Environmental Help List
Less-Toxic Alternatives to Household Products and Problems

Air Fresheners/Deodorizers

  • Leave open boxes of baking soda in refrigerator, closets and bathrooms.
  • Saturate cottonball with pure vanilla; place on a saucer in refrigerator or car.
  • Set out white vinegar in open dishes to destroy odors.
  • Set out potpourri in open dishes.
  • Simmer cinnamon and cloves.
  • Burn scented candles.
  • To clean garbage disposals, grind used lemons in the disposal or pour in baking soda.
  • For carpets, mix 1 part borax to 2 parts cornmeal; sprinkle liberally on carpet and vacuum after an hour.
  • Sprinkle baking soda in the bottom of cat box before adding kitty litter.
  • Sprinkle baking soda in the bottom of garbage cans to control odors.


  • Mix vinegar with salt and water for a good surface cleaner.
  • Dissolve baking soda in water for a general cleaner.
  • For washing dishes by hand, use ½ cup baking soda with a mild dishwashing liquid to help cut grease and food.
  • For automatic dishwashers, choose a detergent with the lowest phosphate content listed on the package.
  • Wash painted wood with 1 teaspoon of sodium carbonate, or washing soda, in a gallon of hot water. Rinse with clear water.
  • Clean coffee pot surfaces with a mixture of warm water and baking soda or vinegar. Clean the interior of coffee pots with white vinegar according to manufactures, directions.
  • Use a non-chlorinated scouring powder with a nylon scouring pad or powder with a nylon scouring pad or fine steel wool as a kitchen degreaser.
  • Always use mild, biodegradable detergents.
  • Look for naturally-derived or glycerin-based soaps.
  • As a disinfectant, use ½ cup borax in a gallon of hot water.
  • To inhibit mold and mildew, do not rinse off borax mixture.

Glass Cleaners

  • Combine a quart of water with ¼ to ½ cup of white vinegar, 1 to 2 tablespoons of lemon juice or 1 to 2 tablespoons of rubbing alcohol; spray on surfaces and wipe clean with soft, lint-free cloth.

Oven Cleaners

  • Use a non-aerosol oven cleaner that does not contain lye.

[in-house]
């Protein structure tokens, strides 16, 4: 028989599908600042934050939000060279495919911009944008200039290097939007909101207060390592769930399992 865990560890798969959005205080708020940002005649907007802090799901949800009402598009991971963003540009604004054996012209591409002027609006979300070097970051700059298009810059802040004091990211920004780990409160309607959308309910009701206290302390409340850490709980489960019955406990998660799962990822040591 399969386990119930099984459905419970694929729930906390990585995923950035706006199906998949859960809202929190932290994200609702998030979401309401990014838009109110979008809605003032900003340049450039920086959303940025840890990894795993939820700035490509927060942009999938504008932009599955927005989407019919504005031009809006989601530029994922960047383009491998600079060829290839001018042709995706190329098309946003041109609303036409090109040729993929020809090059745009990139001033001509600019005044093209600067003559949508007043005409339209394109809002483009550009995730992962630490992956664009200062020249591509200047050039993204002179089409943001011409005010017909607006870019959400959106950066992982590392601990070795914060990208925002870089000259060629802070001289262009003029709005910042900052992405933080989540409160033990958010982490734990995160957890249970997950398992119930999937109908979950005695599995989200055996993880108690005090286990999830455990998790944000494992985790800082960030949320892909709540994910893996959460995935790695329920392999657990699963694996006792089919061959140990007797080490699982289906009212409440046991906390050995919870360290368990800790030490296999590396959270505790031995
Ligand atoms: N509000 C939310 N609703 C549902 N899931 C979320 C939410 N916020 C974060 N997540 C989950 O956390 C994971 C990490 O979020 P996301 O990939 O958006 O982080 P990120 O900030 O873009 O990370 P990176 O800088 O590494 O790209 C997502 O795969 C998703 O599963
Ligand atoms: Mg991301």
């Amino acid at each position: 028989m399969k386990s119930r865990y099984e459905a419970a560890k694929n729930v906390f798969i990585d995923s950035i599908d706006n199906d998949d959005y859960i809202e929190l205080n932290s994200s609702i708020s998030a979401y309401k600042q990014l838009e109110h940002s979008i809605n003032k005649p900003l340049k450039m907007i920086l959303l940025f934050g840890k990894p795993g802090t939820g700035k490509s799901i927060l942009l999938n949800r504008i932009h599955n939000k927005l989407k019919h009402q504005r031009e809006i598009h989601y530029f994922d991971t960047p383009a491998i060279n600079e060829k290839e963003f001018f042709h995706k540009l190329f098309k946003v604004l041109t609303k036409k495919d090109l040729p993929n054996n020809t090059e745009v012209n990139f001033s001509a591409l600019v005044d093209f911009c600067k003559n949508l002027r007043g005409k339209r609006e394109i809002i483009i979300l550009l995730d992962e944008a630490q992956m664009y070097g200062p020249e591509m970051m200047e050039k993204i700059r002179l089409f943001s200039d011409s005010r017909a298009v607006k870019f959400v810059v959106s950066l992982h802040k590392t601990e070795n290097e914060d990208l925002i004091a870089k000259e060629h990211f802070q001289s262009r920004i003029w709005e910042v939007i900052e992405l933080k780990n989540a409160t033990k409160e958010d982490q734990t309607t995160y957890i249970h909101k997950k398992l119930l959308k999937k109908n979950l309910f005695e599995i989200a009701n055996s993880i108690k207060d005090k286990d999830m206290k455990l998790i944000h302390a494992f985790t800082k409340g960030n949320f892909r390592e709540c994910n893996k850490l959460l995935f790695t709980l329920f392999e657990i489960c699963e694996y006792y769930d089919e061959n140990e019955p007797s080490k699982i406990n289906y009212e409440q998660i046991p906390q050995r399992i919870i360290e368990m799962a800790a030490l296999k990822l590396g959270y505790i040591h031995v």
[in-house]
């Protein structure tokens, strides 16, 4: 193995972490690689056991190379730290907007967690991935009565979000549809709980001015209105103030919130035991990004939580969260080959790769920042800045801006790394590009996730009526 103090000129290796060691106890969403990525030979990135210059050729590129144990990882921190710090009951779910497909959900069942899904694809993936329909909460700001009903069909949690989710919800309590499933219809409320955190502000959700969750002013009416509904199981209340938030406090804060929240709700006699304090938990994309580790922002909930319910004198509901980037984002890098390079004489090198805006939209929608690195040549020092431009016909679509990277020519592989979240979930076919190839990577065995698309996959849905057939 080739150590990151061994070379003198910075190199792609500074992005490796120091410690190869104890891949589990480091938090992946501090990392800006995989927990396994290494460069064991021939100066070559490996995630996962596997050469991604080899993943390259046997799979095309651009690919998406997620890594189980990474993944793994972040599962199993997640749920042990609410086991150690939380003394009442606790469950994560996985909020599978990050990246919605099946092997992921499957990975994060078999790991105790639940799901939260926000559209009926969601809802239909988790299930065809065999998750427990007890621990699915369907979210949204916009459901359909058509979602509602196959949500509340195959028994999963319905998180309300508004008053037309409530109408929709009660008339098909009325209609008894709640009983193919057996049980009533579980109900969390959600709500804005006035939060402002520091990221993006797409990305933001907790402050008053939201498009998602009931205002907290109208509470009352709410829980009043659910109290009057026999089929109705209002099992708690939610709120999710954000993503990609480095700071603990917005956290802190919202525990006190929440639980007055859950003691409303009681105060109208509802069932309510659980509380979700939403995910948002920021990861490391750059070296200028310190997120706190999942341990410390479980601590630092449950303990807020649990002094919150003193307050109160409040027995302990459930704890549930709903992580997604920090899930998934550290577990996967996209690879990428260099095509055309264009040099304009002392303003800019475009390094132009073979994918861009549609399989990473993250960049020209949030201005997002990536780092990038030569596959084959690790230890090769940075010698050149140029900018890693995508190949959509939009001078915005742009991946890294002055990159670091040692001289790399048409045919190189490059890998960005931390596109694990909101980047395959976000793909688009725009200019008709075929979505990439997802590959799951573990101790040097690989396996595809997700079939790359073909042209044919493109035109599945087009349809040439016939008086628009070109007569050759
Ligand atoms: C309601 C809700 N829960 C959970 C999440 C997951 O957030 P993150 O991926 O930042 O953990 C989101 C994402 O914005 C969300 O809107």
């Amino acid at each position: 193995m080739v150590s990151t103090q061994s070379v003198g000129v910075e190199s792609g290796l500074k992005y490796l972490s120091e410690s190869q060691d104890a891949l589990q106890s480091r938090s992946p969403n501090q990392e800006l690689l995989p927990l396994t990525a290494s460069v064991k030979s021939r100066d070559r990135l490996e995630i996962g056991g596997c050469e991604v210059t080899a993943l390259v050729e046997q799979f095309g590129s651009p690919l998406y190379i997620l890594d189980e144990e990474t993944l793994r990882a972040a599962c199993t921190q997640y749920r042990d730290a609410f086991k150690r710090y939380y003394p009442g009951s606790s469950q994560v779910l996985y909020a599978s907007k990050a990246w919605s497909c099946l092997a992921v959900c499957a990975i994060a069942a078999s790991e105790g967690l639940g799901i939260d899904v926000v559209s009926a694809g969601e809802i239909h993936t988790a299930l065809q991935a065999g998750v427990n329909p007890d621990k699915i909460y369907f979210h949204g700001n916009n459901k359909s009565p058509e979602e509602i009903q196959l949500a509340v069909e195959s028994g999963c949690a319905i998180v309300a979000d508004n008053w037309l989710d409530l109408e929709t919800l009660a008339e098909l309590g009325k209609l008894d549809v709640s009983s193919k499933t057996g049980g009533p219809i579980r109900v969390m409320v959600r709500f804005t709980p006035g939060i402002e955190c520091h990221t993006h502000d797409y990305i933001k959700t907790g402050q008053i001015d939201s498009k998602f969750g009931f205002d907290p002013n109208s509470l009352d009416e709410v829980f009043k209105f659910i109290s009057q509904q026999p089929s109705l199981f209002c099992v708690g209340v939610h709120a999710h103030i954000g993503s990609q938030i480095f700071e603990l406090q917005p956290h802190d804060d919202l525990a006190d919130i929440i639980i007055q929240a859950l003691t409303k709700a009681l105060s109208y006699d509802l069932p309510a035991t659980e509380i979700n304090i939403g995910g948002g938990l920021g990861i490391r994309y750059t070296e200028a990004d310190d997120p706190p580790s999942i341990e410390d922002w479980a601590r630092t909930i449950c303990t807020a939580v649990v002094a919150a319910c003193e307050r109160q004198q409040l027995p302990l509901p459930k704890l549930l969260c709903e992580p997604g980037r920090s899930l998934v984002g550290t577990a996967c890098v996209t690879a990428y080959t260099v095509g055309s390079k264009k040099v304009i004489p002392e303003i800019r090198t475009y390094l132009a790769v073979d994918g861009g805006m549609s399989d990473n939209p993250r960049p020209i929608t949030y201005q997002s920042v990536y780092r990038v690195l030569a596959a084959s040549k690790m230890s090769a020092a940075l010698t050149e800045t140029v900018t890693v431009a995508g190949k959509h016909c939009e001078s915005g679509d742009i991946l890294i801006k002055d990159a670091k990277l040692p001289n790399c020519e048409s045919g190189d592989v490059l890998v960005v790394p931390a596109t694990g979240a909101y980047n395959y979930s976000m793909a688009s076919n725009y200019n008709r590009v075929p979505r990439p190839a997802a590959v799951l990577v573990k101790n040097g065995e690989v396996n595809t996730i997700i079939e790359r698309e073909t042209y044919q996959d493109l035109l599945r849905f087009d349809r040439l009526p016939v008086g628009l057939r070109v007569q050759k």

• Sprinkle salt on spills when they are warm, then scrub.
  • Mix 2 tablespoons liquid soap, 2 teaspoons borax and a quart of warm water; leave on oven for 20 minutes then scrub with fine steel wool or a non-chlorinated scouring powder.
  • Scrub spots with a baking soda, salt and water paste.
  • Mix 3 tablespoons of washing soda with a quart of warm water.
  • Dip a wet sponge in baking soda to clean glass oven doors.
  • Prevent spills by using oven liners (such as foil), or trays.

Mildew Cleaners

  • Scrub mildew spots with baking soda or borax, or sponge with white vinegar.
  • Scrub area with a paste of lemon juice or white vinegar and salt.
  • To clean mildew from shower curtain, machine wash with ½ cup soap and ½ cup baking soda; add a cup white vinegar to rinse cycle.

Upholstery, Rug & Carpet Cleaners

  • Use a non-aerosol, soap-based cleaner.
  • Clean spills immediately with club soda.
  • Mix a quart of water, a teaspoon mild liquid soap, a teaspoon borax or TSP (trisodium phosphate) product and a squeeze of lemon juice or splash or vinegar; apply with a damp cloth or sponge and rub gently; wipe with a clean cloth and allow to dry.
  • To clean red wine spills, rub a thick layer of salt on the spill, then sponge up after the spill has been absorbed.

Scouring Powders

  • Use baking soda or salt.
  • Use a non-chlorinated commercial scouring powder.

Toilet Bowl Cleaners

  • Scrub with a solution of ½ cup borax in a gallon of water for cleaning and disinfecting.
  • Clean frequently with a solution of baking soda and water; sprinkle baking soda around the rim; scrub with toilet brush as needed.

Tub/Tile Cleaners

  • Use a non-chlorinated scouring powder or baking soda.
  • To clean grout, combine 3 cups of baking soda and a cup of warm water and scrub into the grout; rinse well with water.
  • Use ½ cup of borax to a gallon of hot water for cleaning and as a disinfectant.

Drain Openers

  • To unclog a drain, pour ¼ cup of baking soda down the drain, followed by ½ cup of white vinegar. Let sit for a few minutes, then pour a kettle of boiling water down the drain to flush.
  • Pour ¼ cup of salt down the drain followed by boiling water, to help keep drains unclogged.
  • Pouring boiling water down the drain once a week can keep it from getting blocked.
  • To prevent clogged drains, always use a drain strainer.
  • Use a mechanical snake or plunger to unclog the drain.

Laundry Products

Chlorine Bleach

  • Use non-chlorine dry bleach or washing soda to whiten clothes.
  • Use ½ cup borax per load of laundry to whiten and brighten colors and to remove spots.
  • Reduce bleach in half and add ¼ to ½ cup baking soda per load.


  • Use a synthetic detergent without adding fabric softeners or bleach.
  • Use products that contain washing soda. Washing soda brightens fabrics and costs less than bleach.

Fabric Softener

  • To freshen and soften clothes, add a cup of vinegar or ¼ cup baking soda during final rinse.
  • To reduce "static cling" in synthetics due to tumble drying, dampen hands when folding.
  • Use non-perfumed fabric softener sheets rather than liquid fabric softeners.